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In Nation with Some of Strictest Gun Control Laws on Earth, Former Leader Is Cut Down by Assassin’s Bullet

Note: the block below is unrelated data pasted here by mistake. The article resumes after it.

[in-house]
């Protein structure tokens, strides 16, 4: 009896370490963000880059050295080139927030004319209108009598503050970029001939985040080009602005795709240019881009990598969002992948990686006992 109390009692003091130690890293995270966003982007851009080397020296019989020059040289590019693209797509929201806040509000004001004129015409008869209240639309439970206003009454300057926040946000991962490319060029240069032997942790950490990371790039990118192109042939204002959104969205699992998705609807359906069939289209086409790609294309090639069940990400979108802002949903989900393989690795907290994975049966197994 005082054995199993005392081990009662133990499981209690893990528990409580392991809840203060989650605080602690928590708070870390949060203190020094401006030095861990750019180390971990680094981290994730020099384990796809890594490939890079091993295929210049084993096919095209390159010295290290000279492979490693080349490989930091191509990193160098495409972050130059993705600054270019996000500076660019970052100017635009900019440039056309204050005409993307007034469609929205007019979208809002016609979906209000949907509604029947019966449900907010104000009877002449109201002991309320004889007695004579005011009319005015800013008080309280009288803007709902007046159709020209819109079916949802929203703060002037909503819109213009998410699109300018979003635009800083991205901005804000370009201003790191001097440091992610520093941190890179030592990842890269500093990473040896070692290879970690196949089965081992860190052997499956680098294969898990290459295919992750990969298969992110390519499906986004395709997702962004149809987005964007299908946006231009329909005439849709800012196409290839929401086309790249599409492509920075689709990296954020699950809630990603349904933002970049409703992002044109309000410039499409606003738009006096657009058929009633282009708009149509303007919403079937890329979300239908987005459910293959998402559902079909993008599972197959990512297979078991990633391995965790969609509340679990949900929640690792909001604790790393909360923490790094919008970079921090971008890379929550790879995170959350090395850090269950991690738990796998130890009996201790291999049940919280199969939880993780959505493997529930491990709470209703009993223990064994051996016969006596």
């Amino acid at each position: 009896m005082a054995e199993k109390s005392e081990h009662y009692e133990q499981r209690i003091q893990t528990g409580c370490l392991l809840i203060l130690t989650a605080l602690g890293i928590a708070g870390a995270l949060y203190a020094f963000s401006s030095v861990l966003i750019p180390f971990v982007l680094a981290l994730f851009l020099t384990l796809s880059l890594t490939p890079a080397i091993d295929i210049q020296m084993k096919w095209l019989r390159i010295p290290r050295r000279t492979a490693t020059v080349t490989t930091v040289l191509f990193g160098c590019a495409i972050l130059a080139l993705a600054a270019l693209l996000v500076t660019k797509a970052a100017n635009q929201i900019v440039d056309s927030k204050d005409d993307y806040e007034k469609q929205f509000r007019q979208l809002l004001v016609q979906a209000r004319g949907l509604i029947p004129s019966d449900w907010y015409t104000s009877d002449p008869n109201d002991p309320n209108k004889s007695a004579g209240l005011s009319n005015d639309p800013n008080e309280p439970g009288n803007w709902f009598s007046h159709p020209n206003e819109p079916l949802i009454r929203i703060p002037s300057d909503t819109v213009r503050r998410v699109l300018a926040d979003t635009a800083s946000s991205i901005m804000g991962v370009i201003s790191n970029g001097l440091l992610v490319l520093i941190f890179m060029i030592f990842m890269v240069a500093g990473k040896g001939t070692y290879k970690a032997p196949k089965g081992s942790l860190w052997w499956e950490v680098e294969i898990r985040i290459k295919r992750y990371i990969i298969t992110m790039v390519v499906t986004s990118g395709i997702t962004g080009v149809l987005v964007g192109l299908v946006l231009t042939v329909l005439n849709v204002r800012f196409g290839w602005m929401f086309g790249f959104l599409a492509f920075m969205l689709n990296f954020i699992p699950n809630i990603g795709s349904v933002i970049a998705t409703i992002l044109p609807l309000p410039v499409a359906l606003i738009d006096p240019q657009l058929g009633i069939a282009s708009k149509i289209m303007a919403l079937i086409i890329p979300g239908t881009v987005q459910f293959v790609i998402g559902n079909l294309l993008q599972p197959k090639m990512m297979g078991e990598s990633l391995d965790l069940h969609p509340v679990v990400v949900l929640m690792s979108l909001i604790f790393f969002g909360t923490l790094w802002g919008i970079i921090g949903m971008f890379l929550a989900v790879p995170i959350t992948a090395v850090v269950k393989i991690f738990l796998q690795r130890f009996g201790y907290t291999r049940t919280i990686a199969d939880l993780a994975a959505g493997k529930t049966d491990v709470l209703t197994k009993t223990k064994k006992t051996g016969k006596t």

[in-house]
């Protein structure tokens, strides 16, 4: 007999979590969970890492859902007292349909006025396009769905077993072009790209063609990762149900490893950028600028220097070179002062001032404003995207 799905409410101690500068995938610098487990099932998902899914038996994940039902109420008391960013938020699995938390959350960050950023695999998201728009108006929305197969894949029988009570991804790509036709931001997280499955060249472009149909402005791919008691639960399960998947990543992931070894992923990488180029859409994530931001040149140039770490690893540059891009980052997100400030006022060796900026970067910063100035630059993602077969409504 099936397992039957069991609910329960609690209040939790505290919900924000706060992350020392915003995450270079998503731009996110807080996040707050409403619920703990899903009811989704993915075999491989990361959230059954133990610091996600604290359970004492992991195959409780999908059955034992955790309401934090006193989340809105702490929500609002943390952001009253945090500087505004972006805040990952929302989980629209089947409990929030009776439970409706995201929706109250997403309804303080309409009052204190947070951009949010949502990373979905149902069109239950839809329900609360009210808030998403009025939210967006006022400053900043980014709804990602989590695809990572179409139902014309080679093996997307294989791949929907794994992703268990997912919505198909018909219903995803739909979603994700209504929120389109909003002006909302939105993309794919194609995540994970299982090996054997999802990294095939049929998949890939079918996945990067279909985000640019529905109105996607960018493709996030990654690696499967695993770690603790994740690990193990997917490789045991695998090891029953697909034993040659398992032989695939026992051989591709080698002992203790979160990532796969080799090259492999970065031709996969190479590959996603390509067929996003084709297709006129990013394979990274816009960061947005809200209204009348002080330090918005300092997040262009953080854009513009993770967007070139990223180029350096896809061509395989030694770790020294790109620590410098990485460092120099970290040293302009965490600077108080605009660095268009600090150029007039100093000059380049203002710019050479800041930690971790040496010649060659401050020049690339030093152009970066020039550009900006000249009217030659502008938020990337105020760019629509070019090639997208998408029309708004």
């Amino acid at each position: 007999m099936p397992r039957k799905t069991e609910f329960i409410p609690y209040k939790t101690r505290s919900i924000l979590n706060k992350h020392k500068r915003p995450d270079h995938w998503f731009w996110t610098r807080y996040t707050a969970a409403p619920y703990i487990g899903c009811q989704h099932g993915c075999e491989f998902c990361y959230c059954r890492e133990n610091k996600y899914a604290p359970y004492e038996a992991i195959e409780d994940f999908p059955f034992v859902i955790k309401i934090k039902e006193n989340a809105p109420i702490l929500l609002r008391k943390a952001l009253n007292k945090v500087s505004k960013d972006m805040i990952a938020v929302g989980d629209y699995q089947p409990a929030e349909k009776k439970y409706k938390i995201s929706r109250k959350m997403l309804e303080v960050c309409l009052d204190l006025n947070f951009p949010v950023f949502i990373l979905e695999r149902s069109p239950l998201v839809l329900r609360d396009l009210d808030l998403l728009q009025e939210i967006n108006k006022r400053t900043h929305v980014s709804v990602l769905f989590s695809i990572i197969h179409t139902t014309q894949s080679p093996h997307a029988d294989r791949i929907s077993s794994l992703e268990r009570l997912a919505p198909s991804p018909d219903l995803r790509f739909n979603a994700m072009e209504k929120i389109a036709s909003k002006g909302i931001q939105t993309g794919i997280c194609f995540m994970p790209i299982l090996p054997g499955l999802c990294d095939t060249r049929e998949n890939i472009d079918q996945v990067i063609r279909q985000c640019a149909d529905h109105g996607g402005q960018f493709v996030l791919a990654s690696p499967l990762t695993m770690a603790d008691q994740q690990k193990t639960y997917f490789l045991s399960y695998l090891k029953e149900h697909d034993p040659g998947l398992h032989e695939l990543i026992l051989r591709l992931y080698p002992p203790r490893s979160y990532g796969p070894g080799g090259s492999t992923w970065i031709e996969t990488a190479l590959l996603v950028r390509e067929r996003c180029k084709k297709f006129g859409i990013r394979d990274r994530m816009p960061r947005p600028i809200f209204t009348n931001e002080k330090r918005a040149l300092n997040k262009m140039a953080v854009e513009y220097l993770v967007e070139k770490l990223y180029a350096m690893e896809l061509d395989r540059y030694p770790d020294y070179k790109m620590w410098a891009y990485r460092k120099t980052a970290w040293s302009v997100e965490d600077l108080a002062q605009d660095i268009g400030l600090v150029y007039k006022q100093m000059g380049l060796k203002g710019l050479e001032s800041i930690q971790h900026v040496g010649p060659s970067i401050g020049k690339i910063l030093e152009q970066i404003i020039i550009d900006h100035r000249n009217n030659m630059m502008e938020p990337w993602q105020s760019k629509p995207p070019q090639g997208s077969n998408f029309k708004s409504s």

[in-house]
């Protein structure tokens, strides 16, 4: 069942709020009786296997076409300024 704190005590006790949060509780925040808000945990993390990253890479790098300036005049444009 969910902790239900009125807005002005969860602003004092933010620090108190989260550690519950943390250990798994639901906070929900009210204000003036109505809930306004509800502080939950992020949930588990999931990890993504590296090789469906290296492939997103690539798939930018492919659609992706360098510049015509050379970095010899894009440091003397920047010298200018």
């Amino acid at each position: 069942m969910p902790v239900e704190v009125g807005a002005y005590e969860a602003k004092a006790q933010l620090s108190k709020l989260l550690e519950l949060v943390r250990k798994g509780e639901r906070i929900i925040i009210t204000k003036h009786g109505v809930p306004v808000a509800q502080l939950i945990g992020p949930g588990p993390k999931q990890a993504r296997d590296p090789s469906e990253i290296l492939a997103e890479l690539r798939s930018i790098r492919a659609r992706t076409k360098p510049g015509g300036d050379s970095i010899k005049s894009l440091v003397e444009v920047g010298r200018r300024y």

Japan was supposed to have found the answer to gun violence. The country’s firearm laws are a Democrat’s dream. Handguns and rifles — banned. So are swords. Shotguns are available for hunters and sportsmen, but the licensing process is brutal and involves a rigorous psychological exam and police background checks, as well as intensive classes and exams. The number of guns and gun shops is limited; in Tokyo prefecture, home to 12 million people, only three gun shops are allowed to operate. The country has one of the lowest gun ownership rates in the world. On Wednesday, liberal-leaning Business Insider covered Japan’s hyper-stringent gun control laws enthusiastically, saying these were “steps that can provide a window into what successful gun control looks like.” The Asian nation, it said, is “a country of 127 million people and yearly gun deaths rarely totaling more than 10.” CBS News ran a similar story on Wednesday in the wake of the Highland Park, Illinois, Fourth of July parade shooting that claimed seven lives, touting Japan’s tight gun laws and claiming that “some Americans are looking overseas for ideas on how to prevent mass shootings.” Two days later, Japan’s longest-serving prime minister — Shinzo Abe, whose foreign policy and economic reforms shook up a country beset by stagnancy since an early 1990s recession — was killed after being struck by assassin’s bullets during a speech in western Japan, near Osaka. Abe held the prime minister’s office between 2006 and 2007, and again between 2012 and 2020. (This is yet another example of how gun control arguments always fail when different cultures are compared as if they were the same. That’s not going to stop the left, though. We’re going to keep pointing out the flaws that the mainstream media won’t. You can help us by subscribing.) According to the U.K.’s Guardian, Abe was shot in the chest and neck while he was giving a campaign speech in Nara ahead of upper parliament elections. Japanese media initially reported that Abe showed no vital signs when he was treated at the scene by paramedics; an early dispatch from the Guardian’s Rebecca Ratcliffe quoted an unnamed source who said Abe was in a “state of cardiopulmonary arrest.” “National broadcaster NHK said a suspect, named by police as Tetsuya Yamagami, a 41-year-old resident of Nara, had been taken into custody but provided no further details,” an early Guardian report stated. Later reports filled in more details: “Japanese media has reported that he had been a member of the maritime self defense force for about three years, until around 2005. He told police he was frustrated with Abe and intended to kill him, according to national broadcaster NHK.” As of 4:30 p.m. Japanese time, Abe was still reported as alive but in critical condition. “Currently doctors are doing everything they can, at this moment. I am hoping and praying that former prime minister Abe will survive this,” said current Japanese Prime Minister Fumio Kushida. Just before 6 p.m. local time, however, NHK confirmed Abe had died of his injuries. How, then, did the suspect get the gun that struck down Abe? After all, we’re told potential gun owners must have a reason to own a firearm — and if they do, they have to pass rigorous background checks that involve, among other things, interviews with relatives. The answer, at least at this early hour, seems to be that the assailant or an associate made the weapon himself: “A photograph showed two cylindrical metal parts that appeared to have been heavily bound with black tape lying on the road near the scene,” the Guardian reported. Certainly, gun-control advocates would posit, the assailant would have had an easier time of it if he could just walk into any store and buy a firearm. That argument doesn’t hold water, though — if just because Japan is, by its very nature, an assiduously rule-abiding society with a strong police presence to ensure legal conformity, almost to a fault, among those who don’t personally embrace it. A 2018 article in The Irish Times provided a concise sketch of the dual farce that is a) the lack of real crime in Japan and b) the misplaced zeal given over to investigating what little crime there is. “Petty drugs offense are treated with forensic rigor,” the outlet reported. “Police have arrested athletes, rock stars and university students for smoking pot. One woman recalls five officers crowding into her cramped apartment after she reported her knickers being swiped from a clothesline. “As they run out of things to do, however, police are becoming more inventive about what constitutes a crime, says Kanako Takayama, a professor of criminal law at Kyoto University. In one recent case, she says, they arrested a group of people who had shared the fees for a rented car because they judged it was an illegal taxi. “Critics who fret about over-enthusiastic police cite a week-long stakeout in 2016, in Kyushu, southwest Japan. Five officers watched over a case of beer in an unlocked car outside a supermarket in Kagoshima, scene of a series of car robberies, before pouncing on the hapless middle-aged man who eventually helped himself.” That case was dismissed by a judge who was apparently unimpressed by law enforcement’s absurd entrapment scam. To say that outcome was the exception to the rule is an acute understatement, however; 99.9 percent of criminal cases in Japan result in convictions. The few firearms cases that come before the court usually have some involvement with the yakuza, Japan’s organized crime syndicates. Even then, the numbers are stunningly low: 21 firearms cases were brought in 2020, 12 of which were gang-related, according to the Guardian. This isn’t for lack of policing, as we’ve already noted. One could easily take away from the fact that Japan is a country where even the violent organized criminal element mostly follows the country’s strict gun laws — despite having little reason to, being organized criminals and all. The question practically asks itself, then: If Japan were granted Second Amendment rights tomorrow and the country was suddenly flooded with Glocks and long guns, what would change? Should we pretend Osaka would look like Chicago on a particularly bloody weekend if Japanese citizens had a right to concealed carry? In a country where the police practically had to beg citizens to steal beer, are we to pretend that Tokyo’s restrictive gun policies provide “steps that can provide a window into what successful gun control looks like” for us? One perfervidly wishes not to reduce Shinzo Abe’s death to an argument about our Second Amendment, but the tragic events of Friday shone a light on the terminal flaw in the media’s effusive praise for Japan’s gun control regulations just days ago. It isn’t that Japan has few gun deaths because officialdom doesn’t tolerate guns, it’s because they’re a culture that doesn’t tolerate crime, period. Gun rights advocates in America have always held that, if a criminal desperately wants to commit a crime with a gun or a deadly weapon, a more comprehensive web of laws isn’t going to stop them. In Japan, in a society where almost nobody would dream of stepping out of line and committing murder, one of the very few individuals who would still found a way to do it — gun prohibition be damned. Funny, though: You can almost guarantee the same journalists who were busy teaching us lessons about the successes of Japanese gun control on Wednesday won’t learn anything from what unfolded Friday. This article appeared originally on The Western Journal.